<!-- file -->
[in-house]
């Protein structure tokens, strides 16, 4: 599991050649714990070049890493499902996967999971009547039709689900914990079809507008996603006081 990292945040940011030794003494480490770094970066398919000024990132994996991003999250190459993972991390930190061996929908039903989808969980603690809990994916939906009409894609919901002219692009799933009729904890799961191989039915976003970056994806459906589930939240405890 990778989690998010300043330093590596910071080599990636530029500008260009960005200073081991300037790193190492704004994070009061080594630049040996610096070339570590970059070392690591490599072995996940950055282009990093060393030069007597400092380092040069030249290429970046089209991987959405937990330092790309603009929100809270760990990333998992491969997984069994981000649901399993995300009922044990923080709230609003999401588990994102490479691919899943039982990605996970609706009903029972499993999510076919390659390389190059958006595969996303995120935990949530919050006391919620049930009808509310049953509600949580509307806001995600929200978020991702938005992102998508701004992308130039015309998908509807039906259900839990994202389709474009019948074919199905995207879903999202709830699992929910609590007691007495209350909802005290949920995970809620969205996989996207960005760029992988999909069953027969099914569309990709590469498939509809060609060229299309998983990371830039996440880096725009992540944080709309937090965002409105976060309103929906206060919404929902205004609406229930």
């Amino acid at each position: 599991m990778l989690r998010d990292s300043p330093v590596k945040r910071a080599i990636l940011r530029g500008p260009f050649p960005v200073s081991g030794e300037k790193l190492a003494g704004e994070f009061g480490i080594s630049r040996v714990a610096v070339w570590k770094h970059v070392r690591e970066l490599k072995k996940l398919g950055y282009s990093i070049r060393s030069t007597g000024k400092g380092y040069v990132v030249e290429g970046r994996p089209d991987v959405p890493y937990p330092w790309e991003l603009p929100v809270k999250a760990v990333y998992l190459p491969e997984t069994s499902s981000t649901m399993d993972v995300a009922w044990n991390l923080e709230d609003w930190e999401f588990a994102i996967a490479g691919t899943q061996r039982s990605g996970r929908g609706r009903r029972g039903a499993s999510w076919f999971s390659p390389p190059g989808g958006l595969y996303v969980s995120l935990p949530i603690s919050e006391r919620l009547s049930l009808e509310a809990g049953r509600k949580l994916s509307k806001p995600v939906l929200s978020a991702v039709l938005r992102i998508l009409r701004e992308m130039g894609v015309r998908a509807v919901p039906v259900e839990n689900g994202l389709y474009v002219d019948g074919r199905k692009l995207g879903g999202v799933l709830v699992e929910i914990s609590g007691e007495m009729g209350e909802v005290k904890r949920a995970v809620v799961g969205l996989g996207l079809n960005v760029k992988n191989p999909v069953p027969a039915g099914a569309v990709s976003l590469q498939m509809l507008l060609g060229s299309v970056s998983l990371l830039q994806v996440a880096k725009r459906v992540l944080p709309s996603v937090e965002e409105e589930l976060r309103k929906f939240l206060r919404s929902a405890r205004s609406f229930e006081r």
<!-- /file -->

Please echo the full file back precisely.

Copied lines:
[in-house]
């Protein structure tokens, strides 16, 4: 599991050649714990070049890493499902996967999971009547039709689900914990079809507008996603006081 990292945040940011030794003494480490770094970066398919000024990132994996991003999250190459993972991390930190061996929908039903989808969980603690809990994916939906009409894609919901002219692009799933009729904890799961191989039915976003970056994806459906589930939240405890 990778989690998010300043330093590596910071080599990636530029500008260009960005200073081991300037790193190492704004994070009061080594630049040996610096070339570590970059070392690591490599072995996940950055282009990093060393030069007597400092380092040069030249290429970046089209991987959405937990330092790309603009929100809270760990990333998992491969997984069994981000649901399993995300009922044990923080709230609003999401588990994102490479691919899943039982990605996970609706009903029972499993999510076919390659390389190059958006595969996303995120935990949530919050006391919620049930009808509310049953509600949580509307806001995600929200978020991702938005992102998508701004992308130039015309998908509807039906259900839990994202389709474009019948074919199905995207879903999202709830699992929910609590007691007495209350909802005290949920995970809620969205996989996207960005760029992988999909069953027969099914569309990709590469498939509809060609060229299309998983990371830039996440880096725009992540944080709309937090965002409105976060309103929906206060919404929902205004609406229930």
């Amino acid at each position: 599991m990778l989690r998010d990292s300043p330093v590596k945040r910071a080599i990636l940011r530029g500008p260009f050649p960005v200073s081991g030794e300037k790193l190492a003494g704004e994070f009061g480490i080594s630049r040996v714990a610096v070339w570590k770094h970059v070392r690591e970066l490599k072995k996940l398919g950055y282009s990093i070049r060393s030069t007597g000024k400092g380092y040069v990132v030249e290429g970046r994996p089209d991987v959405p890493y937990p330092w790309e991003l603009p929100v809270k999250a760990v990333y998992l190459p491969e997984t069994s499902s981000t649901m399993d993972v995300a009922w044990n991390l923080e709230d609003w930190e999401f588990a994102i996967a490479g691919t899943q061996r039982s990605g996970r929908g609706r009903r029972g039903a499993s999510w076919f999971s390659p390389p190059g989808g958006l595969y996303v969980s995120l935990p949530i603690s919050e006391r919620l009547s049930l009808e509310a809990g049953r509600k949580l994916s509307k806001p995600v939906l929200s978020a991702v039709l938005r992102i998508l009409r701004e992308m130039g894609v015309r998908a509807v919901p039906v259900e839990n689900g994202l389709y474009v002219d019948g074919r199905k692009l995207g879903g999202v799933l709830v699992e929910i914990s609590g007691e007495m009729g209350e909802v005290k904890r949920a995970v809620v799961g969205l996989g996207l079809n960005v760029k992988n191989p999909v069953p027969a039915g099914a569309v990709s976003l590469q498939m509809l507008l060609g060229s299309v970056s998983l990371l830039q994806v996440a880096k725009r459906v992540l944080p709309s996603v937090e965002e409105e589930l976060r309103k929906f939240l206060r919404s929902a405890r205004s609406f229930e006081r």